MicroRNA-33 Controls Adaptive Fibrotic Response in the Remodeling Heart by Preserving Lipid Raft Cholesterol

Masataka Nishiga, Takahiro Horie, Yasuhide Kuwabara, Kazuya Nagao, Osamu Baba, Tetsushi Nakao, Tomohiro Nishino, Daihiko Hakuno, Yasuhiro Nakashima, Hitoo Nishi, Fumiko Nakazeki, Yuya Ide, Satoshi Koyama, Masahiro Kimura, Ritsuko Hanada, Tomoyuki Nakamura, Tsukasa Inada, Koji Hasegawa, Simon J. Conway, Toru KitaTakeshi Kimura, Koh Ono

Research output: Contribution to journalArticle

24 Scopus citations

Abstract

Rationale: Heart failure and atherosclerosis share the underlying mechanisms of chronic inflammation followed by fibrosis. A highly conserved microRNA (miR), miR-33, is considered as a potential therapeutic target for atherosclerosis because it regulates lipid metabolism and inflammation. However, the role of miR-33 in heart failure remains to be elucidated. Objective: To clarify the role of miR-33 involved in heart failure. Methods and Results: We first investigated the expression levels of miR-33a/b in human cardiac tissue samples with dilated cardiomyopathy. Increased expression of miR-33a was associated with improving hemodynamic parameters. To clarify the role of miR-33 in remodeling hearts, we investigated the responses to pressure overload by transverse aortic constriction in miR-33-deficient (knockout [KO]) mice. When mice were subjected to transverse aortic constriction, miR-33 expression levels were significantly upregulated in wild-type left ventricles. There was no difference in hypertrophic responses between wild-type and miR-33KO hearts, whereas cardiac fibrosis was ameliorated in miR-33KO hearts compared with wild-type hearts. Despite the ameliorated cardiac fibrosis, miR-33KO mice showed impaired systolic function after transverse aortic constriction. We also found that cardiac fibroblasts were mainly responsible for miR-33 expression in the heart. Deficiency of miR-33 impaired cardiac fibroblast proliferation, which was considered to be caused by altered lipid raft cholesterol content. Moreover, cardiac fibroblast-specific miR-33-deficient mice also showed decreased cardiac fibrosis induced by transverse aortic constriction as systemic miR-33KO mice. Conclusion: Our results demonstrate that miR-33 is involved in cardiac remodeling, and it preserves lipid raft cholesterol content in fibroblasts and maintains adaptive fibrotic responses in the remodeling heart.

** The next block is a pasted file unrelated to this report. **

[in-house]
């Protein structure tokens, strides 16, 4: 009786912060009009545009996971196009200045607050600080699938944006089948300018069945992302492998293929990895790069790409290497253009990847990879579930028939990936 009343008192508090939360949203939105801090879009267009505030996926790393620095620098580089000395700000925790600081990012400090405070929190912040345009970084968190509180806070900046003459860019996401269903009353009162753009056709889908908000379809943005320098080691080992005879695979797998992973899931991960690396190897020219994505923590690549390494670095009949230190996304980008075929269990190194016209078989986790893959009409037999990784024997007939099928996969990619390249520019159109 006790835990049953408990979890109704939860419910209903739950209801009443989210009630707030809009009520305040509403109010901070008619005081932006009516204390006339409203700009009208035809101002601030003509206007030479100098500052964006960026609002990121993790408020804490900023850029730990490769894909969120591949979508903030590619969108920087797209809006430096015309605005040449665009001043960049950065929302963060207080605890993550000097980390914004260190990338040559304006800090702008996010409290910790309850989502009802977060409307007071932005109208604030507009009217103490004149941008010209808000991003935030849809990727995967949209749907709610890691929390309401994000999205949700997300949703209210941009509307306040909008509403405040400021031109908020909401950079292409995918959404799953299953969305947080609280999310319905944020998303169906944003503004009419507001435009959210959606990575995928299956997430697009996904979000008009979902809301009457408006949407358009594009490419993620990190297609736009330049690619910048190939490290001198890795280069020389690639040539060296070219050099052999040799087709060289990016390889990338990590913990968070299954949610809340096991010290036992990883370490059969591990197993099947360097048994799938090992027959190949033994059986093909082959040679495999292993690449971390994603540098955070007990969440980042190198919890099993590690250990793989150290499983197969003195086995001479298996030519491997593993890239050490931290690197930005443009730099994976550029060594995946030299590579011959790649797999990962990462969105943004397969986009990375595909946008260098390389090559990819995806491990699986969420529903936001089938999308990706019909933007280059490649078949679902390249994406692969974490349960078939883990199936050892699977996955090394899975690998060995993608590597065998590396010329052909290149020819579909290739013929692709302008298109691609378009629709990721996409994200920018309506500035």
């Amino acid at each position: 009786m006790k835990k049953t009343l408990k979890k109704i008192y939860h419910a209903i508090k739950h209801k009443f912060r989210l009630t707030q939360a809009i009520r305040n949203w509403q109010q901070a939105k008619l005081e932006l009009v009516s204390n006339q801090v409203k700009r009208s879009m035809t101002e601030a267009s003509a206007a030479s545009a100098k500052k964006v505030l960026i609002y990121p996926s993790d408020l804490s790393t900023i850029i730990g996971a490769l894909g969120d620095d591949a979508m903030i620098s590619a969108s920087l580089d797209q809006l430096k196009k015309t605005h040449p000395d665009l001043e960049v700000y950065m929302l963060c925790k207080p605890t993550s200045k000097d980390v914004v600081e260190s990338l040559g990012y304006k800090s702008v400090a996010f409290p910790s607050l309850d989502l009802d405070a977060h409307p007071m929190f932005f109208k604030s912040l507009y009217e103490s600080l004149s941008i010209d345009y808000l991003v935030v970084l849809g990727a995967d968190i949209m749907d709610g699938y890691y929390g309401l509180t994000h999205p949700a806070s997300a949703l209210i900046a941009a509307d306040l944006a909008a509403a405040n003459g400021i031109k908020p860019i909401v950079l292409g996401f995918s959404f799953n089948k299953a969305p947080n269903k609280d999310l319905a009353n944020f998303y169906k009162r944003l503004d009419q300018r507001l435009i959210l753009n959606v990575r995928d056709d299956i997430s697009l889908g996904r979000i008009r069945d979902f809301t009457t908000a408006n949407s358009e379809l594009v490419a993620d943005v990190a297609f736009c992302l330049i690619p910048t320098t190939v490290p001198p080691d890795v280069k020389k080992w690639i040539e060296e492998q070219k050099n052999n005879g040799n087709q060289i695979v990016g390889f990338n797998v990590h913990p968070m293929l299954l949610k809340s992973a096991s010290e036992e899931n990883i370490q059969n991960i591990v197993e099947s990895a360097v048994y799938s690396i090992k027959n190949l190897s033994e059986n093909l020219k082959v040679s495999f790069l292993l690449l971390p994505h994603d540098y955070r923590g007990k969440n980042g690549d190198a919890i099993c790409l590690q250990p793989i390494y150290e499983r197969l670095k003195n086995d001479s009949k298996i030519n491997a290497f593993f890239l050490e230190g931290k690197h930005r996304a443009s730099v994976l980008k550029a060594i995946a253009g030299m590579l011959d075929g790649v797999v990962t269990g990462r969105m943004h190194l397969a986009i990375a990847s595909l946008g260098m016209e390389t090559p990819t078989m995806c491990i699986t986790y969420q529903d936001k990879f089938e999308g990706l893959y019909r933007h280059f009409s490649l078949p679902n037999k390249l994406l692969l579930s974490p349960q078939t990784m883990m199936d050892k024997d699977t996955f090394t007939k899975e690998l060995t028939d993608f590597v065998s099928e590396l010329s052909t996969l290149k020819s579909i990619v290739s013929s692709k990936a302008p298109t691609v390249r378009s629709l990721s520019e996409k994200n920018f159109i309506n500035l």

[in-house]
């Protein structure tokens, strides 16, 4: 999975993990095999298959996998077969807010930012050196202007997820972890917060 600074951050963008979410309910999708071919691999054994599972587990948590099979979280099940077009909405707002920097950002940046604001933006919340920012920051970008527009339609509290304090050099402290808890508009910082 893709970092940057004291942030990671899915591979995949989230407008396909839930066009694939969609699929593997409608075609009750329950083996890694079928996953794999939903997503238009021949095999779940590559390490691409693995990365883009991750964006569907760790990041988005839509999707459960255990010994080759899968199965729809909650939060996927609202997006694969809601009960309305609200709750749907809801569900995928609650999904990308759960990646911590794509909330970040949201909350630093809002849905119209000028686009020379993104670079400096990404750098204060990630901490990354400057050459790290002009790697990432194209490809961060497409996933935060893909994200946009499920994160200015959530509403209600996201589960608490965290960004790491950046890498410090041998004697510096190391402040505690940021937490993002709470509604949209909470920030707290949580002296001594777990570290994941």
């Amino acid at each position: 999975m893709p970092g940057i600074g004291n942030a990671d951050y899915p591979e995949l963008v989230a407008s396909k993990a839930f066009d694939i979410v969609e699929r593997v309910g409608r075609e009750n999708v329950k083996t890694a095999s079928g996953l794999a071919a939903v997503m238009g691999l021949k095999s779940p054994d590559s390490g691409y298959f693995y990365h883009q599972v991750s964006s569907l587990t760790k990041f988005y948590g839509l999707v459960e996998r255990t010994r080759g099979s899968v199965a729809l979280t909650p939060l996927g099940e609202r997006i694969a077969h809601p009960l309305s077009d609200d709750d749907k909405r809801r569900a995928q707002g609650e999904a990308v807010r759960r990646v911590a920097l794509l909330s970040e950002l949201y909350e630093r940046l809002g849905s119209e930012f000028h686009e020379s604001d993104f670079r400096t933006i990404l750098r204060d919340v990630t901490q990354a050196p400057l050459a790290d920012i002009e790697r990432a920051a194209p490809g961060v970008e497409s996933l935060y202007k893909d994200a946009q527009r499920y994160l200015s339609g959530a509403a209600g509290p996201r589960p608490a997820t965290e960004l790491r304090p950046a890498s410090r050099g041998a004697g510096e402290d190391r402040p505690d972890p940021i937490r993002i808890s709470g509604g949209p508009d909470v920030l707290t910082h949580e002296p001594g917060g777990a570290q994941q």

Original languageEnglish (US)
Pages (from-to)835-847
Number of pages13
JournalCirculation research
Volume120
Issue number5
DOIs
StatePublished - Mar 3 2017

Keywords

  • atherosclerosis
  • fibroblasts
  • fibrosis
  • heart failure
  • microRNAs

ASJC Scopus subject areas

  • Physiology
  • Cardiology and Cardiovascular Medicine

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    Nishiga, M., Horie, T., Kuwabara, Y., Nagao, K., Baba, O., Nakao, T., Nishino, T., Hakuno, D., Nakashima, Y., Nishi, H., Nakazeki, F., Ide, Y., Koyama, S., Kimura, M., Hanada, R., Nakamura, T., Inada, T., Hasegawa, K., Conway, S. J., ... Ono, K. (2017). MicroRNA-33 Controls Adaptive Fibrotic Response in the Remodeling Heart by Preserving Lipid Raft Cholesterol. Circulation research, 120(5), 835-847. https://doi.org/10.1161/CIRCRESAHA.116.309528